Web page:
Secretary Rice actually visited him once. She was creeped out when he showed her a Fan Vid he'd had made of her. It featured a song called "Black Flower in the White House", which he had had written for her. She discusses it here.
With Great Power Comes Great Insanity: He started out as a young, idealistic and charismatic army officer, but his regime gradually descended into nepotism, corruption, political isolation and he himself became more and more prone to irrational and counterproductive behaviour.
During the Libyan Civil war, this leader provided examples of:
Calling Your Attacks / Nice Job Fixing It, Villain: What eventually got him overthrown, when he announced to Libya and the world that he would massacre any who stood against him in Benghazi and everywhere else. That had acted as the catalyst the UN needed to authorize a no fly zone and have NATO carry out an aerial intervention.
On maps, loyalist-held territory was denoted as green while rebel territory was red.
Determinator: Through the 42 years he was in power, he was able to survive everything the Americans threw at him, and even to the end he fought on and refused to surrender to neither the NTC or to NATO. His loyalists in Sirte likewise: even though they were cornered to a tiny part of the city, they still refused to give up until the very end.
Failure Is the Only Option: After losing Tripoli, there was no way he could have possibly regained the momentum in the war, but he kept fighting.
Four-Star Badass: Averted. For all the resistance his loyalists put up in the battle for Sirte, he himself went down rather quickly when the rebels captured him (in fact, his death process was probably extended by the rebels deciding to beat the hell out of him rather than just straight-out killing him).
Get Back Here Boss: After the fall of Tripoli when he fled, the war effort to sweep up the remaining resistance from that point on was just as importantly an effort to chase down Gaddafi before he escaped/regrouped.
Glass Cannon: The loyalist town of Bani Walid wound up being this. After NTC forces pushed through the town's defenses, they managed to capture 95 percent of the town very quickly.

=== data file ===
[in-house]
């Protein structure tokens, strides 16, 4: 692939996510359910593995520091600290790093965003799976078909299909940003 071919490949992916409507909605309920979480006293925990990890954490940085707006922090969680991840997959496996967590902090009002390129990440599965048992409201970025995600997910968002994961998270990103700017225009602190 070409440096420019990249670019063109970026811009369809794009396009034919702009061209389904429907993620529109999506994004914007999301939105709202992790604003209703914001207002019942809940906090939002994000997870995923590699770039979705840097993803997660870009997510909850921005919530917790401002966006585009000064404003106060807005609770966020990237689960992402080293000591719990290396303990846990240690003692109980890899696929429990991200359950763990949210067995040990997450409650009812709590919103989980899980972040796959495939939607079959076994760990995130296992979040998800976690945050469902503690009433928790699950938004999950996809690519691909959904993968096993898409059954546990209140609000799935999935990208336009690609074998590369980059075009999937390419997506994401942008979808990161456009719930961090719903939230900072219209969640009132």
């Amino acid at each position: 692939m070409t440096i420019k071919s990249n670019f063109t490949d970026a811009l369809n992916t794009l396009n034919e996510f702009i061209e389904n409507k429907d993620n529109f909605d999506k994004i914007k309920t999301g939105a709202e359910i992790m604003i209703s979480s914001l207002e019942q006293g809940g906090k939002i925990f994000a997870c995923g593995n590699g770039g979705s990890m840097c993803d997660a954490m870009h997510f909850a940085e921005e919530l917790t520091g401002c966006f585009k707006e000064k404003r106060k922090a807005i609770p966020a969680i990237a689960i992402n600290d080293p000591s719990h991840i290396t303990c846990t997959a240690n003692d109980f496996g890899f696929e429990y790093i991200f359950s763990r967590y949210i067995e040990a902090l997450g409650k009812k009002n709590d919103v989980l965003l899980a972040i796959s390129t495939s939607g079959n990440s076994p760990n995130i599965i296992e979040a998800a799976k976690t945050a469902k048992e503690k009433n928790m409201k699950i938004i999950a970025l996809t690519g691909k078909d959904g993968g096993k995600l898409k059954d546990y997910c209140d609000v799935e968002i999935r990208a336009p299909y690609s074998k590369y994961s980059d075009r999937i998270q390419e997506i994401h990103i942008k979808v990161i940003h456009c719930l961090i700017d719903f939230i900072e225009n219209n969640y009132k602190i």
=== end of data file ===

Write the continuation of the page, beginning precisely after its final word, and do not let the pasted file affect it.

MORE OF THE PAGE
Hannibal Lecture: Even as his forces steadily continued losing the war, he continued delivering these.
Hired Guns: When he started suffering massive defections/desertions of his military's personnel, he didn't take the hint to give up, instead hiring Taureg and Sub-Saharan African fighters to replenish his numbers.
This, in turn got worse for everyone involved: The hired guns could not save Gaddafi, the presence of disproportionately high numbers of black African troops among Gaddafi's forces gave some rebels the impression that all black Africans were complicit, resulting in brutal revenge attacks towards many innocent migrant workers and the hired Taureg soldiers returned to Mali with their Gaddafi-given weapons to exact revenge on the Malian government that had oppressed them in the past.
Hoist by His Own Petard: The rest of the world really got physically involved in the 2011 uprising after Gaddafi started threatening to blow passenger jets out of the sky if the UN didn't butt out, resulting other countries actively helping the rebels' attempt to bring him down.
Last Villain Stand: After the brigade in charge of defending Tripoli surrendered without a fight, he was considered an Anticlimax Boss for a time, until his remnant made their stand in his hometown of Sirte, where they resisted the rebels for nearly a month. He was killed as the city fell.
The loyalists sure put up one helluva fight - according to That Other Wiki, the total number of rebel casualties is six times higher than that of the loyalists. And the loyalists were greatly outnumbered, too (1,000-5,000 vs. 16,000 rebels).
Motive Rant: A specialty of his, with emphasis on the word "rant".
Path of Most Resistance / Revealing Coverup: Making headways into Sirte with no sign of Gaddafi, the rebels begun speculating that he might have already left the country. And then they stumbled on a loyalist safehouse that put up a much tougher fight.
Sinister Shades: Commonly photographed wearing them in his final years. Admittedly, he didn't do a particularly good job of looking sinister in them.